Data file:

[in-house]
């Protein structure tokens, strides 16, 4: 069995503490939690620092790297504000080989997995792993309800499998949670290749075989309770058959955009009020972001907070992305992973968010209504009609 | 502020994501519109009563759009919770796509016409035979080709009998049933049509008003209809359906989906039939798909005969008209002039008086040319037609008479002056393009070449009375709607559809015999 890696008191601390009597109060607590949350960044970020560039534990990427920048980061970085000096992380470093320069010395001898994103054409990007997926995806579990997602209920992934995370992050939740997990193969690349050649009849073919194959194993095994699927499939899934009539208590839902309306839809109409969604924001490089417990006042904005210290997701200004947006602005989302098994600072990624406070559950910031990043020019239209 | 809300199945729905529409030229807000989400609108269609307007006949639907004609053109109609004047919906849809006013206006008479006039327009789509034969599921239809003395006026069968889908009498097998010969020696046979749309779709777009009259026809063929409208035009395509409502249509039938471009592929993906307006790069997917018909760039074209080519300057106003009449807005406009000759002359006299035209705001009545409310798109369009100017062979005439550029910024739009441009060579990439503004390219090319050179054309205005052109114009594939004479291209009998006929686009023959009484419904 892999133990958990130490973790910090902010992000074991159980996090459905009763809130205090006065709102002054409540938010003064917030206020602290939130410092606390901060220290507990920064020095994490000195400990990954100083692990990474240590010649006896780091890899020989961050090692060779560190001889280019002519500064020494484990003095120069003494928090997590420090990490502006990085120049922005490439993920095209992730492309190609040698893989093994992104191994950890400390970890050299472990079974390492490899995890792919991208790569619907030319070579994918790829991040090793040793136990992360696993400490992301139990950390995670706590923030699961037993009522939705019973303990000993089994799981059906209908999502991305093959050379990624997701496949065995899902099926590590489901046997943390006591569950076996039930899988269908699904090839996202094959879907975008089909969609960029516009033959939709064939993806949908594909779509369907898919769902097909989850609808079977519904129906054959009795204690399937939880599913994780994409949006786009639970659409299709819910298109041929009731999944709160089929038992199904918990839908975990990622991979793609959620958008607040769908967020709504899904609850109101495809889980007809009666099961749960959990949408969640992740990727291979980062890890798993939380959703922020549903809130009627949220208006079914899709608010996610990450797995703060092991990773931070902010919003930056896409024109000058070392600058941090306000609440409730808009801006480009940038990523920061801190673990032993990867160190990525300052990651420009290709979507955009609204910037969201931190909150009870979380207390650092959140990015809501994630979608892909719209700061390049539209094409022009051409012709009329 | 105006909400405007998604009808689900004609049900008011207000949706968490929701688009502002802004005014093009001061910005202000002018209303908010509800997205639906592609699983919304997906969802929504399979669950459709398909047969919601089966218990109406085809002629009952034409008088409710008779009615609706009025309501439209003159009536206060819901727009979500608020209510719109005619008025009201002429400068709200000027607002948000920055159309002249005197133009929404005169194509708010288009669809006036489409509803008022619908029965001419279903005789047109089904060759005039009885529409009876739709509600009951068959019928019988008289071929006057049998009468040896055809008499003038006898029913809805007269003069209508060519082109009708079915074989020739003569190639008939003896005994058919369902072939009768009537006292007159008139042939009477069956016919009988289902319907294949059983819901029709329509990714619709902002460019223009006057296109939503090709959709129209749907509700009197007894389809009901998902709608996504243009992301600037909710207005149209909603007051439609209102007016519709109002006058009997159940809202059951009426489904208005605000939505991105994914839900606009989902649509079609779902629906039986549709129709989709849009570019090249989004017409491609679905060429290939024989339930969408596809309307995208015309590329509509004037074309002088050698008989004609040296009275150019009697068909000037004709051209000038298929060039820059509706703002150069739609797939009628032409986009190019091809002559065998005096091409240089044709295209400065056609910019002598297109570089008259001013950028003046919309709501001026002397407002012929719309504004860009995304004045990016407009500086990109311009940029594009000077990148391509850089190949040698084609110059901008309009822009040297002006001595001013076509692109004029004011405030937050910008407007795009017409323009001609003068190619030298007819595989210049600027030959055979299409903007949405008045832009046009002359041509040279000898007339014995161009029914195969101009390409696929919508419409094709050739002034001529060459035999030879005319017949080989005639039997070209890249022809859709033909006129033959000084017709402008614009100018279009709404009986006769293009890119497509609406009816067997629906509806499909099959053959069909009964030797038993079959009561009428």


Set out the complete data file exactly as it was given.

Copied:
[in-house]
């Protein structure tokens, strides 16, 4: 069995503490939690620092790297504000080989997995792993309800499998949670290749075989309770058959955009009020972001907070992305992973968010209504009609 | 502020994501519109009563759009919770796509016409035979080709009998049933049509008003209809359906989906039939798909005969008209002039008086040319037609008479002056393009070449009375709607559809015999 890696008191601390009597109060607590949350960044970020560039534990990427920048980061970085000096992380470093320069010395001898994103054409990007997926995806579990997602209920992934995370992050939740997990193969690349050649009849073919194959194993095994699927499939899934009539208590839902309306839809109409969604924001490089417990006042904005210290997701200004947006602005989302098994600072990624406070559950910031990043020019239209 | 809300199945729905529409030229807000989400609108269609307007006949639907004609053109109609004047919906849809006013206006008479006039327009789509034969599921239809003395006026069968889908009498097998010969020696046979749309779709777009009259026809063929409208035009395509409502249509039938471009592929993906307006790069997917018909760039074209080519300057106003009449807005406009000759002359006299035209705001009545409310798109369009100017062979005439550029910024739009441009060579990439503004390219090319050179054309205005052109114009594939004479291209009998006929686009023959009484419904 892999133990958990130490973790910090902010992000074991159980996090459905009763809130205090006065709102002054409540938010003064917030206020602290939130410092606390901060220290507990920064020095994490000195400990990954100083692990990474240590010649006896780091890899020989961050090692060779560190001889280019002519500064020494484990003095120069003494928090997590420090990490502006990085120049922005490439993920095209992730492309190609040698893989093994992104191994950890400390970890050299472990079974390492490899995890792919991208790569619907030319070579994918790829991040090793040793136990992360696993400490992301139990950390995670706590923030699961037993009522939705019973303990000993089994799981059906209908999502991305093959050379990624997701496949065995899902099926590590489901046997943390006591569950076996039930899988269908699904090839996202094959879907975008089909969609960029516009033959939709064939993806949908594909779509369907898919769902097909989850609808079977519904129906054959009795204690399937939880599913994780994409949006786009639970659409299709819910298109041929009731999944709160089929038992199904918990839908975990990622991979793609959620958008607040769908967020709504899904609850109101495809889980007809009666099961749960959990949408969640992740990727291979980062890890798993939380959703922020549903809130009627949220208006079914899709608010996610990450797995703060092991990773931070902010919003930056896409024109000058070392600058941090306000609440409730808009801006480009940038990523920061801190673990032993990867160190990525300052990651420009290709979507955009609204910037969201931190909150009870979380207390650092959140990015809501994630979608892909719209700061390049539209094409022009051409012709009329 | 105006909400405007998604009808689900004609049900008011207000949706968490929701688009502002802004005014093009001061910005202000002018209303908010509800997205639906592609699983919304997906969802929504399979669950459709398909047969919601089966218990109406085809002629009952034409008088409710008779009615609706009025309501439209003159009536206060819901727009979500608020209510719109005619008025009201002429400068709200000027607002948000920055159309002249005197133009929404005169194509708010288009669809006036489409509803008022619908029965001419279903005789047109089904060759005039009885529409009876739709509600009951068959019928019988008289071929006057049998009468040896055809008499003038006898029913809805007269003069209508060519082109009708079915074989020739003569190639008939003896005994058919369902072939009768009537006292007159008139042939009477069956016919009988289902319907294949059983819901029709329509990714619709902002460019223009006057296109939503090709959709129209749907509700009197007894389809009901998902709608996504243009992301600037909710207005149209909603007051439609209102007016519709109002006058009997159940809202059951009426489904208005605000939505991105994914839900606009989902649509079609779902629906039986549709129709989709849009570019090249989004017409491609679905060429290939024989339930969408596809309307995208015309590329509509004037074309002088050698008989004609040296009275150019009697068909000037004709051209000038298929060039820059509706703002150069739609797939009628032409986009190019091809002559065998005096091409240089044709295209400065056609910019002598297109570089008259001013950028003046919309709501001026002397407002012929719309504004860009995304004045990016407009500086990109311009940029594009000077990148391509850089190949040698084609110059901008309009822009040297002006001595001013076509692109004029004011405030937050910008407007795009017409323009001609003068190619030298007819595989210049600027030959055979299409903007949405008045832009046009002359041509040279000898007339014995161009029914195969101009390409696929919508419409094709050739002034001529060459035999030879005319017949080989005639039997070209890249022809859709033909006129033959000084017709402008614009100018279009709404009986006769293009890119497509609406009816067997629906509806499909099959053959069909009964030797038993079959009561009428």